Next year marks 75 years of the 1944 Treaty relating to the Utilization of Waters of the Colorado and Tijuana Rivers and of the Rio Grande being in effect. This anniversary offers an opportunity to reflect on the importance of the agreements embodied in the treaty, to analyze the impact of the changes in binational water resources governance, and to envision the future of Mexico-U.S. cooperation on water. On October 15-16, the WRRC co-sponsored a workshop organized by the UA's Udall Center for Studies in Public Policy and El Colegio de Sonora, "Binational Water Relations at 75 Years: Retrospectives, Resilience, and US-Mexico Border Water Resources Governance", at the University of Arizona. WRRC Director Sharon B. Megdal chaired a panel featuring Jos é Nu ñ ez, International Boundary and Water Commission Acting Commissioner, and Roberto Salm ón, Commissioner, Comisión Internacional de Límites y Aguas.  
Learn More    
apw-americorpsThe Water That Connects Us
What does the WRRC have in common with the Connecticut Department of Energy & Environmental Protection, the Baylor University Center for Reservoir & Aquatic Systems Research in Texas, and the Fairbanks Soil & Water Conservation District in Alaska? All four institutions are home to Project WET coordinators and part of a robust, national network of passionate water education professionals. In September, Holly Thomas-Hilburn attended the annual Coordinators Conference in Mystic, CT. There, coordinators from Alaska to Texas learned how this coastal city is responding, through education and action, to changes in coastal morphology, sea life and weather patterns. Holly added to the discussion by presenting APW's efforts to build community resilience to climate change in the Southwest. Coordinators learned how to use NOAA's climate explorer to identify climate threats to their own region and then apply systems thinking tools to identify appropriate responses to those threats. As Hurricane Florence bore down on the Southeast, attendees were reminded that connections between water and climate affect us all.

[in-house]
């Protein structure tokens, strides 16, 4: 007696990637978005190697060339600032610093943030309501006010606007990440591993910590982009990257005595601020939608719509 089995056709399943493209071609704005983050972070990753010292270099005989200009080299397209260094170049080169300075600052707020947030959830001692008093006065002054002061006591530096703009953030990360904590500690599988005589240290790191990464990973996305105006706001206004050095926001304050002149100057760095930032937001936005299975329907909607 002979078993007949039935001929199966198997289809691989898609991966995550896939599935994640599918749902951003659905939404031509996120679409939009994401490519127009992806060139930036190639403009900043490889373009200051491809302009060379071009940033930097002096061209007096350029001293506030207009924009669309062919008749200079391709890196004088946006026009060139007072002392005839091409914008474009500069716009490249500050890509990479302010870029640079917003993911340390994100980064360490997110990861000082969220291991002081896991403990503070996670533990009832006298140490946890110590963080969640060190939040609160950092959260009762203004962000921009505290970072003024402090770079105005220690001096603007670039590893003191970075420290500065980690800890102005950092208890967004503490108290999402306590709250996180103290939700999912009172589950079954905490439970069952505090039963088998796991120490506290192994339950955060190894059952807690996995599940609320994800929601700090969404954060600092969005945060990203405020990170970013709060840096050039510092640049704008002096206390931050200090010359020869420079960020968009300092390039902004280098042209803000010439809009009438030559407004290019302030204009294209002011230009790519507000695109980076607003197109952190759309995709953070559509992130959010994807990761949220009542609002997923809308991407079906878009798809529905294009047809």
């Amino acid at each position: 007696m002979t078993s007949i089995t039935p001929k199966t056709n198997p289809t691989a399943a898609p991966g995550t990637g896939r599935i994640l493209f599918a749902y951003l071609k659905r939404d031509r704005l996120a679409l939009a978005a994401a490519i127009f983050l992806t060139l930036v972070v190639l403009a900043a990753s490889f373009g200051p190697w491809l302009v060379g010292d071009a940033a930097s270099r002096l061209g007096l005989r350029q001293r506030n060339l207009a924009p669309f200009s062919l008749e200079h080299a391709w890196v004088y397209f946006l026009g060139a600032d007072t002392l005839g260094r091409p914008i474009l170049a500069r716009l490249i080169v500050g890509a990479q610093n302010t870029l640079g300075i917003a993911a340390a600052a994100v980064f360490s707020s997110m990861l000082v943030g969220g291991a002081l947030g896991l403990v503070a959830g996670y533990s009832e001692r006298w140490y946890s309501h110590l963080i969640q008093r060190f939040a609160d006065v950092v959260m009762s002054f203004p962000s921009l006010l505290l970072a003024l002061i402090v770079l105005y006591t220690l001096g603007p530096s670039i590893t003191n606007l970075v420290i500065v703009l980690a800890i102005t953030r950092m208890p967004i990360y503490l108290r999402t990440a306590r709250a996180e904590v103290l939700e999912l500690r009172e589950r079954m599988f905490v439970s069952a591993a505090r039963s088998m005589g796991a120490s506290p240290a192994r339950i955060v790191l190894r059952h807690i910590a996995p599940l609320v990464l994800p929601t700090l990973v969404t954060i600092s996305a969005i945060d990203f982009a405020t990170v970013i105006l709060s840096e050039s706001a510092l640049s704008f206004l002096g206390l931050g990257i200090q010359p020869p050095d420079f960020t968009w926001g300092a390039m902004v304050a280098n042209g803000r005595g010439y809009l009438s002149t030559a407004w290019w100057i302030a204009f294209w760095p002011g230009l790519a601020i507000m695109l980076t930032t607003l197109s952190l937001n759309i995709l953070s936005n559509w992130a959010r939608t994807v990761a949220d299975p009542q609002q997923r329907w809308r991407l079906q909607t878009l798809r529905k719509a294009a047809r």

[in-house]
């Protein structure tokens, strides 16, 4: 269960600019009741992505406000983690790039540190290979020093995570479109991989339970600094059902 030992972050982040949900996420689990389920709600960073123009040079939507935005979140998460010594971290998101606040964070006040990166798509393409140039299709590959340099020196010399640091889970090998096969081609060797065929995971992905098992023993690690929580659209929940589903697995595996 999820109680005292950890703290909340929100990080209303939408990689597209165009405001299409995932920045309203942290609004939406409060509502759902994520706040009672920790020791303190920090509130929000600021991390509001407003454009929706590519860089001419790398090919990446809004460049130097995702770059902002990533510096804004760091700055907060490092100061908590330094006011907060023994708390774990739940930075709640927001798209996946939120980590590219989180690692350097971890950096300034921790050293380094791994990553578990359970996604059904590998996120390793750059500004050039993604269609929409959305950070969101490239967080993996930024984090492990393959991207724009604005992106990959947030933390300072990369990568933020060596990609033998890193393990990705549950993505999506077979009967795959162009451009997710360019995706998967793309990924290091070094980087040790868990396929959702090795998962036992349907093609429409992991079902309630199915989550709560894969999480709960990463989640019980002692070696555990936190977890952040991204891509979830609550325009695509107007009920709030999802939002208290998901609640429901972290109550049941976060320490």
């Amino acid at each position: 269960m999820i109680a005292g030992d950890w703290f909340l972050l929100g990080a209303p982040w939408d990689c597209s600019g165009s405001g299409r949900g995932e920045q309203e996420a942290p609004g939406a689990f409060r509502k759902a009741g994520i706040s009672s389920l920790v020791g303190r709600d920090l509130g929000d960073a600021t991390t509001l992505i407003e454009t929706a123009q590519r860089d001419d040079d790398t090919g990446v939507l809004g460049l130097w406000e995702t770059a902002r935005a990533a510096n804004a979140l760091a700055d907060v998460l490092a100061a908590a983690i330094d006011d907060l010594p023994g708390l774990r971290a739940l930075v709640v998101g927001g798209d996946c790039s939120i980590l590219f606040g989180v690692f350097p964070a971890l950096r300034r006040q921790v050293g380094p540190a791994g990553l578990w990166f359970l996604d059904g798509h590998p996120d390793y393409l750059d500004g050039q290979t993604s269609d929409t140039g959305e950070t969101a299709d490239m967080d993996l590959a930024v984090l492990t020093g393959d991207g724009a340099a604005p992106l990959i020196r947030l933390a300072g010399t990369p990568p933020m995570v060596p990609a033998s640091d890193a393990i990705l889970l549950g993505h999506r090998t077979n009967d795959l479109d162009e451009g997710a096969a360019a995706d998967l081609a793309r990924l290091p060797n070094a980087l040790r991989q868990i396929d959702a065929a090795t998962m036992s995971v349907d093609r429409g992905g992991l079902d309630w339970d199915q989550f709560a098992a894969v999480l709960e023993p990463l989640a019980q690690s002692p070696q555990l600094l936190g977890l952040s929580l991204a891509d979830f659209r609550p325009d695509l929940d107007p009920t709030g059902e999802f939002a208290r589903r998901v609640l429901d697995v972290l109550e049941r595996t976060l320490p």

Last week's APW story had an incorrect title, the correct title is "Science Reimagined" 
waternetwork International Managed Aquifer Recharge Symposium now Welcoming Abstracts 
The 10th International Symposium on Managed Aquifer Recharge (ISMAR10), to be held in Madrid, Spain, May 20-24, 2019 is now welcoming abstracts. Sponsored jointly by the International Association of Hydrogeologists (IAH), American Society of Civil Engineers (ASCE) and United Nations Educational, Scientific and Cultural Organisation (UNESCO), ISMAR10 cordially invites all who are interested in Managed Aquifer Recharge to attend.  
Managed Aquifer Recharge (MAR) is a rapidly advancing suite of solutions to water shortage, water on security, water quality decline, and endangered groundwater dependent ecosystems. ISMAR10 strives to illustrate the effectiveness, benefits, constraints, and applicability of MAR to a wide variety of situations globally. ISMAR10 will provide both a forum for discussion and dissemination of key MAR issues and a platform for making international connections with all people involved with MAR.  
ahsSanta Cruz River Research Days - Developing a Future Research Agenda 
Santa Cruz River Research Days provides a unique opportunity for researchers and practitioners to meet and share progress and information about the Santa Cruz River's biodiversity, and it is free! ecosystem services, management and more, and it is free! This year, the event will take place on October 30-31, at Pima Community College's Desert Vista Campus Day one will get everyone up to speed through informative presentations on a whole range of topics, and day two will turn toward identifying priority research topics for the next five years. Numerous University of Arizona faculty and students will be presenting and moderating sessions during the event. Elia Tapia, who is a Graduate Research Assistant here at the WRRC as well as a Ph.D. Candidate in Arid Lands Resource Sciences, will present about Assessing the Long-term Impact of Climate Uncertainties and Binational Land and Water Management Decisions on the Transboundary Santa Cruz Aquifer.
Learn more about Santa Cruz River Research Days and read the  
agenda, here